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Do you have an idea how to tackle this problem:

The center of a finite group G whose order is 44, has an element of order 2.

I believe the idea must somehow involve the Sylow's Theorem; for example the Sylow 11-subgroup, say S, is normal. If we put C:=C(S) then C:=C(S)≤N(S)=G. We have that G/C is isomorphic to a subgroup of Aut(S), which has order φ(11)=10. Thus the order of G/C divides both 10 and 44; hence it could be either 1 or 2. No more progress yet!

In fact I had already asked a quite similar question, but the same method does not seem to work,,,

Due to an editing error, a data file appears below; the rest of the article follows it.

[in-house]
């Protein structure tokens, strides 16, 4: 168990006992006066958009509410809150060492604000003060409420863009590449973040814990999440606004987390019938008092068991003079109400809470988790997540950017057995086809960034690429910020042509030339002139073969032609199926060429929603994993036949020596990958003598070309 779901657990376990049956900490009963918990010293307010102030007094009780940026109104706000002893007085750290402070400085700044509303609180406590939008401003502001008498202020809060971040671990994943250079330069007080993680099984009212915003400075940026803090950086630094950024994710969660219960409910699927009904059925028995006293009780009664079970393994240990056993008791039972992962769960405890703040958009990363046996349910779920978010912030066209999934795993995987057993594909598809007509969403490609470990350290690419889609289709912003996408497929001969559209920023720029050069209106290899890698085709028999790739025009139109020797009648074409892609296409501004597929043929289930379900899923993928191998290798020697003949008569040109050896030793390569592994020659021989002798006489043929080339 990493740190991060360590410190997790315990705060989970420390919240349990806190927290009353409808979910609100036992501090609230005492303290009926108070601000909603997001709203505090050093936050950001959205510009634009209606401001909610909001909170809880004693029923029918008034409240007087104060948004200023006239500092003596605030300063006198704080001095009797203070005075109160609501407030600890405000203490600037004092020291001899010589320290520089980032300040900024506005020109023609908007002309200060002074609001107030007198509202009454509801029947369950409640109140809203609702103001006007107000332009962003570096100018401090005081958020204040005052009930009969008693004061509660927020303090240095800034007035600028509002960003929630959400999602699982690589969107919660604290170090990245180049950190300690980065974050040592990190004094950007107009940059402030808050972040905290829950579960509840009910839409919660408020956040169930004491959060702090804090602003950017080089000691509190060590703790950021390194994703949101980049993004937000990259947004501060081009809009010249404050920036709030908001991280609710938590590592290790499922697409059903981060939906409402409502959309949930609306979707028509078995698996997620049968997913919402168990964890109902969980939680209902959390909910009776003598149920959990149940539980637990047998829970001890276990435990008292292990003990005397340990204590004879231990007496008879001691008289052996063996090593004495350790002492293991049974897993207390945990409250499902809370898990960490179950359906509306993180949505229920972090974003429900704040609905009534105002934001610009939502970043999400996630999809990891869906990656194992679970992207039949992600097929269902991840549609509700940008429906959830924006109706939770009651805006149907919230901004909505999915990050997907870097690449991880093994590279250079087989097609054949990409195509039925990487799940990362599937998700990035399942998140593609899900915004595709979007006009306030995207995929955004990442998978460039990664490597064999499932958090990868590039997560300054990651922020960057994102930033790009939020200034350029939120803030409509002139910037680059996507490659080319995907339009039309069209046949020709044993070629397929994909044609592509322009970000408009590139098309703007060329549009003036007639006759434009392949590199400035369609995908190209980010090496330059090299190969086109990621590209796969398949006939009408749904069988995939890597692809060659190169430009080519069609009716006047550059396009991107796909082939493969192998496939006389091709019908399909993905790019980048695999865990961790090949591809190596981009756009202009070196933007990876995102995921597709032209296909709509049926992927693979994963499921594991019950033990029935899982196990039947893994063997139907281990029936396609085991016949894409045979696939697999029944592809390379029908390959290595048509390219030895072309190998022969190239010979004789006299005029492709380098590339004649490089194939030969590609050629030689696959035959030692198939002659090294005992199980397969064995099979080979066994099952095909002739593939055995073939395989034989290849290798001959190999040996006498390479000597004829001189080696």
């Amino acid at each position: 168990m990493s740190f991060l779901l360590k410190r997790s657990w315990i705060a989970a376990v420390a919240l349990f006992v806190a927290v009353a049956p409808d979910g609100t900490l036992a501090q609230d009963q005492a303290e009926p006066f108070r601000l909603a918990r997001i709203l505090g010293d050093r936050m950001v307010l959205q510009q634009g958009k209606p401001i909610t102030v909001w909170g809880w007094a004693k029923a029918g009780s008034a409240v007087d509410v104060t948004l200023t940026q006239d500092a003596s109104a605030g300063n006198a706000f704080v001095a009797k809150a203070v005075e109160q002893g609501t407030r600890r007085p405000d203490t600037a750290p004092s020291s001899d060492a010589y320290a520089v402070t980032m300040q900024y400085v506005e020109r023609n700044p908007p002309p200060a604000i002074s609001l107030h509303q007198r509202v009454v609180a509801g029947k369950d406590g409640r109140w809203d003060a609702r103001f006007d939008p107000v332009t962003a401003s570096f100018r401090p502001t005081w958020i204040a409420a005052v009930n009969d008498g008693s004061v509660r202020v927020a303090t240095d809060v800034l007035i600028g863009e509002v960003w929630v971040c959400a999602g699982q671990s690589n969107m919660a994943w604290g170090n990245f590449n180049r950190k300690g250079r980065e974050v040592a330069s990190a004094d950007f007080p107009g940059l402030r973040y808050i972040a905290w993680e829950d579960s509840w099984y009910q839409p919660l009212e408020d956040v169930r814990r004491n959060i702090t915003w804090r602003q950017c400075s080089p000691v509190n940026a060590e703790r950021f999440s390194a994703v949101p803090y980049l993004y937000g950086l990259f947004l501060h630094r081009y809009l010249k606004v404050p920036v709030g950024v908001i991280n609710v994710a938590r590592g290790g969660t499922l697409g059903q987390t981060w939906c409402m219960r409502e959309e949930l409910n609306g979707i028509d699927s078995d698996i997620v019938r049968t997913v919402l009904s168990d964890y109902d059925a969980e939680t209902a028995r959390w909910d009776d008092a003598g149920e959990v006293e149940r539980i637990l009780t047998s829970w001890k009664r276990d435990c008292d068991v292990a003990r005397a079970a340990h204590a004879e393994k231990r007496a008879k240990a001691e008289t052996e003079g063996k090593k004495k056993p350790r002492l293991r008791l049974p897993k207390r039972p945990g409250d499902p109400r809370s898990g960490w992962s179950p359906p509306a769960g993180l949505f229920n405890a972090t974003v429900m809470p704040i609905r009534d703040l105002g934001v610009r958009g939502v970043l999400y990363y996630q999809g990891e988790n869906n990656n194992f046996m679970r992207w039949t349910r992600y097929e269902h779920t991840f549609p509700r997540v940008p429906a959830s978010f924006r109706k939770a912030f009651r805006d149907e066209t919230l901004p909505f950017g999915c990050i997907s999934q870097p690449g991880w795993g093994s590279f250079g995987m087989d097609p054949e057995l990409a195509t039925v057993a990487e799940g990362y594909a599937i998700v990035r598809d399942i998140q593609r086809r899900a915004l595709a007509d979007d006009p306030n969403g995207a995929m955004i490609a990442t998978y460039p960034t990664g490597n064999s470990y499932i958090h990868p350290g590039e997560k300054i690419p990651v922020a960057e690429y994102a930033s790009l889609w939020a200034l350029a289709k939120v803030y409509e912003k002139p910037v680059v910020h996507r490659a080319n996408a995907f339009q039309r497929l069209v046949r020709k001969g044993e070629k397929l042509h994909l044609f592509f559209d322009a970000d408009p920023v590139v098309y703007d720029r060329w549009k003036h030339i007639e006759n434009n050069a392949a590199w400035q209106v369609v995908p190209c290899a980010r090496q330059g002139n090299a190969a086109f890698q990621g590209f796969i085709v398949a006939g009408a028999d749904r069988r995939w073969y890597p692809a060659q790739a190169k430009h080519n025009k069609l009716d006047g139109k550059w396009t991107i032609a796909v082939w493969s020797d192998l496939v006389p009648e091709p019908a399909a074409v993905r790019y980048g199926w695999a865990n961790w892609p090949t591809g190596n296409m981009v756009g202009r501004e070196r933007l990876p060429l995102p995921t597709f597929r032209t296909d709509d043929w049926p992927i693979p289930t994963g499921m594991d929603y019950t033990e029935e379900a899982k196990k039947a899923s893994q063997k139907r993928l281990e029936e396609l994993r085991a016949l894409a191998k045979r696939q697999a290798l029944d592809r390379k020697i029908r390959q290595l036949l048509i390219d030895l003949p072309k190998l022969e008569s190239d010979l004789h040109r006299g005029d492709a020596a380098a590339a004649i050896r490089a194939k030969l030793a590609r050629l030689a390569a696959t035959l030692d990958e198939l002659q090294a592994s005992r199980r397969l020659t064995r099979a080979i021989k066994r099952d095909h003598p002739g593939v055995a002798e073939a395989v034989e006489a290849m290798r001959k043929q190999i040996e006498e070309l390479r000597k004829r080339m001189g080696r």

Thank you for considering this problem!

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You're very close. If the order of $G/C$ is $1$, then the Sylow $11$-subgroup of $G$ is central. If I consider any element of order $2$, then its centralizer will contain a subgroup of order $4$ and the Sylow $11$-subgroup. (A group of order $4$ is always abelian so all Sylow $2$-subgroups of $G$ are abelian.) However, this implies the element in question is central. (Incidentally, this proves that $G$ is abelian if the Sylow $11$-subgroup is central.)

Can you apply a similar argument to the case where the order of $G/C$ is $2$?

I hope this helps!

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